Creating your personal Medicare timeline

If you’re approaching your 65th birthday, you’d be wise to start preparing—at least mentally—to enroll for Medicare. Unless you’re already receiving social security benefits when you turn 65, it’s not likely that you’ll be signed up automatically. There are several strict deadlines within the Medicare program, and you could face lifelong penalties if you miss them. As you begin your countdown to 65, use this basic outline to create your own custom Medicare timeline.

7 months – 1 year before turning 65

Find out if you qualify for Medicare, and how much you will have to pay for it each month.

Typically, if you or your spouse has worked and paid taxes for at least ten years, you will be eligible for premium-free Part A. Your premium for Part B, however, will vary based on the total amount of years worked, as well as income.

Ensure that your current doctors accept Medicare.

If you have doctors that you see on a regular basis, you should ensure that these providers accept Medicare. 96% doctors accept Original Medicare. While it is rare for doctors to “opt-out” of Medicare, some specialists–like dermatologists and gynecologists–prefer to treat patients on a private-pay basis. If a specialist you see does not accept Medicare, you may want to consider purchasing additional coverage. Medicare Advantage plans and Medigap policies are popular options for enrollees in this position. If this is not an option, you can at least use this extra time to find a new doctor to resume your care when you begin your coverage under Medicare.

6 months before turning 65

Begin researching plans available in your area

Even though your birthday is still half a year away, your initial enrollment period will begin three months prior. Starting your search for the right plan now will give you plenty of time to consider and compare your options, including Medicare Advantage plans, stand-alone Part D prescription drug plans, and Medicare Supplement (i.e. “Medigap”) plans.

Here are some of the most important considerations you’ll want to prioritize as you compare plans:

  • Are all (or most) of your prescription drugs covered?
  • Are your doctors and specialists in the plan’s network?
  • Is your regular pharmacy in-network?
  • What will your out-of-pocket costs be?

3 months before turning 65

Sign up for Original Medicare

If you are already receiving social security benefits, you will be automatically enrolled in Medicare Parts A and B. If you are not automatically enrolled, and you are no longer covered by an employer-based health plan, you should sign up for Medicare within your 7-month initial enrollment period, or IEP.

This initial enrollment period will begin three months prior to the first day of your birthday month and end three months after. If you enroll in these first three months, your coverage will begin on your 65th birthday. If you wait until after your birthday, your coverage will be delayed by 1-3 months, depending on how long you wait. For this reason, we recommend making it a priority to enroll before your birthday.

You can sign up online, by phone, or in-person at your local social security office. Find out which method is best for you, as well as which documents you will need to prepare, here.

Your 65th birthday month (Congrats!)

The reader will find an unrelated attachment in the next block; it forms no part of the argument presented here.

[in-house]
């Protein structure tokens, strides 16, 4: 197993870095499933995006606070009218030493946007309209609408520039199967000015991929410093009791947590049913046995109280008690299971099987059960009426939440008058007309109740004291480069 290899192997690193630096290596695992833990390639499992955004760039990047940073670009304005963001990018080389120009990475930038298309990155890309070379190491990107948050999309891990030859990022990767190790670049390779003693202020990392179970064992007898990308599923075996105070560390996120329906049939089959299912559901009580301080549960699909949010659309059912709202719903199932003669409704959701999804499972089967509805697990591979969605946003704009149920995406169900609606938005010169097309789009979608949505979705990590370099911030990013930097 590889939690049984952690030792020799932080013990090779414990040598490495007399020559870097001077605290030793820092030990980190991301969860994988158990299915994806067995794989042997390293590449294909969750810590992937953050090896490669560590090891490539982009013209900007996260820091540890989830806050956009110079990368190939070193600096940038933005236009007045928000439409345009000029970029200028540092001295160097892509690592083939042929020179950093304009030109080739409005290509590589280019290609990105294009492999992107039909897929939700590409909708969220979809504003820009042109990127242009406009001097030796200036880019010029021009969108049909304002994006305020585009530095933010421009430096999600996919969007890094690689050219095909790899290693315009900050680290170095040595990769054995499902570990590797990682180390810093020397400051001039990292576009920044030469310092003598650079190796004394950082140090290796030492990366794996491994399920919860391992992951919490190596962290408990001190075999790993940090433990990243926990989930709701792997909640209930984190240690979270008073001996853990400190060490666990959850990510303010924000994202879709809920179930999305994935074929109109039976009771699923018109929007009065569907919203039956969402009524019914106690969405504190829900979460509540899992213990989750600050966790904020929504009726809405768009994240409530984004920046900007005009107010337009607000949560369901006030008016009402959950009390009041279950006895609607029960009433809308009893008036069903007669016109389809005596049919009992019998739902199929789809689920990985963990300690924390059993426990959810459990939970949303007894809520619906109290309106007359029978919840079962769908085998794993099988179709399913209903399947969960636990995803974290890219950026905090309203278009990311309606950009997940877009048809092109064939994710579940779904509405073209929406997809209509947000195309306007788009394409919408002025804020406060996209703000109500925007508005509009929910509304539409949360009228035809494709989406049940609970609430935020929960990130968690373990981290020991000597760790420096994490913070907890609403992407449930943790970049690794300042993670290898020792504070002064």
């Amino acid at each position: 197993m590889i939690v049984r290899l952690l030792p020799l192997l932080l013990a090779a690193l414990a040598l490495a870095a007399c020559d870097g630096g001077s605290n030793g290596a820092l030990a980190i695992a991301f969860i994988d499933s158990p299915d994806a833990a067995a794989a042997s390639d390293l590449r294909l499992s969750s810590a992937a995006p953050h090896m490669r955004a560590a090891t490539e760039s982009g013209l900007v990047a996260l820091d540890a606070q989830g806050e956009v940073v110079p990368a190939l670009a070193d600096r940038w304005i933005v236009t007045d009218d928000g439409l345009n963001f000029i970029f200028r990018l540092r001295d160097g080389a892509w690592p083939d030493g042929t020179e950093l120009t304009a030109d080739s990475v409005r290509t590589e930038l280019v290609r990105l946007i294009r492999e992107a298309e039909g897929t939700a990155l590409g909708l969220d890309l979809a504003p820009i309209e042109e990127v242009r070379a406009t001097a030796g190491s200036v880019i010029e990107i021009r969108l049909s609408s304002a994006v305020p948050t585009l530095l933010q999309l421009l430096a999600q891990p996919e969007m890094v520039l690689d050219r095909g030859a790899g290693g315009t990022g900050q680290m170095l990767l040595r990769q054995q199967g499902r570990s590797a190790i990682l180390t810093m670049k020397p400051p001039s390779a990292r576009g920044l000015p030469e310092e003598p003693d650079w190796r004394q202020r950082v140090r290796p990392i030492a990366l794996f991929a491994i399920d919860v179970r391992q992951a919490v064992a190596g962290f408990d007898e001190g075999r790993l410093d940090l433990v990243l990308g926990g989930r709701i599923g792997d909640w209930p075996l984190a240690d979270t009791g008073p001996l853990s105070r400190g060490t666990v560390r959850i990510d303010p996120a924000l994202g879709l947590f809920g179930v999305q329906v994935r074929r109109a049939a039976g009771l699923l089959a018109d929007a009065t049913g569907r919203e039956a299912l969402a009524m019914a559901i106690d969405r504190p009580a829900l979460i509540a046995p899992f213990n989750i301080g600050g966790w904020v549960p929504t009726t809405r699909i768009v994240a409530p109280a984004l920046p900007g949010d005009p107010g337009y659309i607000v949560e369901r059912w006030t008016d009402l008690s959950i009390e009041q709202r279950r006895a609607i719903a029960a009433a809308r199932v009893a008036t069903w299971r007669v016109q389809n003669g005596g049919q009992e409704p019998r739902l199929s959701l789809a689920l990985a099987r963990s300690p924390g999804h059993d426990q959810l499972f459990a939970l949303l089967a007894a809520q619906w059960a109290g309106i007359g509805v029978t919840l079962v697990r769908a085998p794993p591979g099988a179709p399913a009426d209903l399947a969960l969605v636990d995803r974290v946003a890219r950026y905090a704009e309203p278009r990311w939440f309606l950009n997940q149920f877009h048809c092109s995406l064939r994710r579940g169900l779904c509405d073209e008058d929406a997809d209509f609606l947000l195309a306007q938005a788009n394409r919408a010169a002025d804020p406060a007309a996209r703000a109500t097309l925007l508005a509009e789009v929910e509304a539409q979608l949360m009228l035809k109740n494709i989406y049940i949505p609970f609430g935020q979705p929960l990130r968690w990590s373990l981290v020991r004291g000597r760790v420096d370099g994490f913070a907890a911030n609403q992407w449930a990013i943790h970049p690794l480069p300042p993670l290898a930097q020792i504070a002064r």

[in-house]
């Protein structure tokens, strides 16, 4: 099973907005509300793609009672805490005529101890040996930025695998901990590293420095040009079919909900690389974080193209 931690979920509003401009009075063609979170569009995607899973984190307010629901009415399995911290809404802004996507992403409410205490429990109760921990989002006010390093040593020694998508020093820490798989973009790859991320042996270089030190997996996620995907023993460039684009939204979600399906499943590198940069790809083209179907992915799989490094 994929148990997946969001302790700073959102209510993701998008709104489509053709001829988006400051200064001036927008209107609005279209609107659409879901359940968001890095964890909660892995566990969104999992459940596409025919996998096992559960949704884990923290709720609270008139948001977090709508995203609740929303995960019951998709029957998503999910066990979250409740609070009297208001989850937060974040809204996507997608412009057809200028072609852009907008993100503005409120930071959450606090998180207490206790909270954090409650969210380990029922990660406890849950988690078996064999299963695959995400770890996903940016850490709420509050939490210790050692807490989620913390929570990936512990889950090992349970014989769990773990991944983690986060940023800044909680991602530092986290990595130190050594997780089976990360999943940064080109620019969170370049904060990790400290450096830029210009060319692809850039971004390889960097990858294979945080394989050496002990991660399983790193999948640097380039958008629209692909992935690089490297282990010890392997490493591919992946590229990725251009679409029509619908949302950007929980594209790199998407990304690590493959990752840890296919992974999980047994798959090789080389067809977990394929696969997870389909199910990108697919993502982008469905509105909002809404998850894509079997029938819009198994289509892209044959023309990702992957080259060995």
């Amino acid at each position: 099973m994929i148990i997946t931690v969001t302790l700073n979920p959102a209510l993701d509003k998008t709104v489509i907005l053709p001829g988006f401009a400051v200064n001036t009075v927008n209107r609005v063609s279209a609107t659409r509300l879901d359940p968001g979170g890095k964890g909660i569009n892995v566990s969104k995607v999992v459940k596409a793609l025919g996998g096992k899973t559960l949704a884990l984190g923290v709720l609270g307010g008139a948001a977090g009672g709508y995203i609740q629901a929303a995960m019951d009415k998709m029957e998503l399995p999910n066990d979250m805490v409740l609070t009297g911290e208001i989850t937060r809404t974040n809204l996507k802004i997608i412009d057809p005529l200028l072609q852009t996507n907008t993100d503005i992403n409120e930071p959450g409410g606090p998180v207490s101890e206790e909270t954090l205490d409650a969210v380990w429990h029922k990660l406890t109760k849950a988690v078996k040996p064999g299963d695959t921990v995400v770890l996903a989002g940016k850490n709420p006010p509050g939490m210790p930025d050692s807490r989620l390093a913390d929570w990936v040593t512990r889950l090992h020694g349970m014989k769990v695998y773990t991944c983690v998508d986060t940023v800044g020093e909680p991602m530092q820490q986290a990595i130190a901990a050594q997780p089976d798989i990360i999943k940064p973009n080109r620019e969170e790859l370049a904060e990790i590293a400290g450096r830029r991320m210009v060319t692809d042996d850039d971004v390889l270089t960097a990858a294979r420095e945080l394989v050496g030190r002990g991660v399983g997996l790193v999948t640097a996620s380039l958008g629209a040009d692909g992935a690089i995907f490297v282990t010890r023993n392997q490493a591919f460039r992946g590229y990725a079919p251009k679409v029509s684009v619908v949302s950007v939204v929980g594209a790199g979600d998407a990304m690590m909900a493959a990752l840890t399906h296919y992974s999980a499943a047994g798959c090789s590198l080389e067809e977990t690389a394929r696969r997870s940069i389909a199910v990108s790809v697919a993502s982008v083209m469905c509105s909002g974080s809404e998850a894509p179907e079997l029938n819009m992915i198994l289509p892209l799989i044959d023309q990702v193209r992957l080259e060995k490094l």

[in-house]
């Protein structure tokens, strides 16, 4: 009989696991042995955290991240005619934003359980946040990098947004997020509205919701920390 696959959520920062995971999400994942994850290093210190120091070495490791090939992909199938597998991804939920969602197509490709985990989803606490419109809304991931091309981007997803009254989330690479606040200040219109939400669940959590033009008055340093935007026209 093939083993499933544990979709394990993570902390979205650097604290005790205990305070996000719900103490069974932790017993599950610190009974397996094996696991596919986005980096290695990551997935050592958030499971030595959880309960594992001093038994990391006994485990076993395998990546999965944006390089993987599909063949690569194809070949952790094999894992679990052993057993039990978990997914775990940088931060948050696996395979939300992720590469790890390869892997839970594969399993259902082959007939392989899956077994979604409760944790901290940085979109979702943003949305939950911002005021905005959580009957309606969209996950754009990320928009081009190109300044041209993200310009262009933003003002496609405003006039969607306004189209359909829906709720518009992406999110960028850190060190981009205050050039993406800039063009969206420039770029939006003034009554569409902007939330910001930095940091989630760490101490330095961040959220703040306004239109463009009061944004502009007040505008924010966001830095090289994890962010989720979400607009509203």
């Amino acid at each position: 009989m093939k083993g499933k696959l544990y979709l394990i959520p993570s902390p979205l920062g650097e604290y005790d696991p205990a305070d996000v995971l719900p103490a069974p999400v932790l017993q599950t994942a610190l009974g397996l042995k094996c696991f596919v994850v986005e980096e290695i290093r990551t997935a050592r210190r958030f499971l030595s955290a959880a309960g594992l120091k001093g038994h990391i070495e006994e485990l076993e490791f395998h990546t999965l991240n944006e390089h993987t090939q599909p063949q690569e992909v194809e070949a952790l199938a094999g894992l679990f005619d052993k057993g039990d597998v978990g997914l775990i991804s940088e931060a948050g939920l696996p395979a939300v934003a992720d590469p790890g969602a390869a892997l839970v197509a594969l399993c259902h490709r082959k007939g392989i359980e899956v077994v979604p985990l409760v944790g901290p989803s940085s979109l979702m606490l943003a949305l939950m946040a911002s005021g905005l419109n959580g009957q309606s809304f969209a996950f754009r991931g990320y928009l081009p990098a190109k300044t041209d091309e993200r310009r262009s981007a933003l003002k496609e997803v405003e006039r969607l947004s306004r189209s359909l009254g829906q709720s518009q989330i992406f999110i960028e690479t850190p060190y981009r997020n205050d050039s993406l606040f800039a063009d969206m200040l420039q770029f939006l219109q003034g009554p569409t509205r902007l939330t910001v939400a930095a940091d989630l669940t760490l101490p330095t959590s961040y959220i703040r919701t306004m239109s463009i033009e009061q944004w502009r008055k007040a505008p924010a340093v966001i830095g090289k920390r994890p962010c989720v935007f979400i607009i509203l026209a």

Get the coverage you need

If at this point you haven’t yet enrolled for Medicare, you should do so now to minimize any delay of your coverage. This is also an excellent time to enroll in a Part D or Medicare Supplement plan. Most people enrolled in traditional Medicare elect to purchase some type of supplemental coverage to help cover their costs and fill gaps in their coverage.

Remember that enrolling in a Part D plan after your IEP will result in permanent monthly penalties, so even if you are not currently taking any prescription drugs, you might consider enrolling in the most affordable Part D plan now, within your IEP, to cover your bases in the likely event that you will begin taking prescriptions in the future. In the United States, 25% of people between 65 and 69 take more than 5 prescriptions every day, and that figure rises to 46% for people in the 70-75 range.

This is also the best time to purchase a Medicare Supplement plan. Your 6-month Medigap Open Enrollment Period begins on the first day of the month in which you are 65 or older and enrolled in Medicare Part B. During this period, insurance companies cannot charge you higher premiums, place delays on coverage, or deny coverage based on pre-existing health conditions. If you do not enroll for a Medigap policy within this time frame, you will likely be subject to medical underwriting. This can result in higher premiums or denial of coverage if you attempt to purchase one of these plans later.

3 months after turning 65

Don’t miss your last chance to enroll

While your coverage will be delayed exponentially for each month you wait to sign up after your birthday, if you neglect to enroll now and you are not otherwise covered by a qualified employer-based health plan, you will also be subject to late enrollment penalties for your Part B coverage, as well as any Part D or Medicare Supplement plans you elect to purchase in the future. You can read more about the various penalties for delaying your Medicare enrollment in the article below.

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Read our quick-start guide for help, including which questions you should be asking as you approach retirement.

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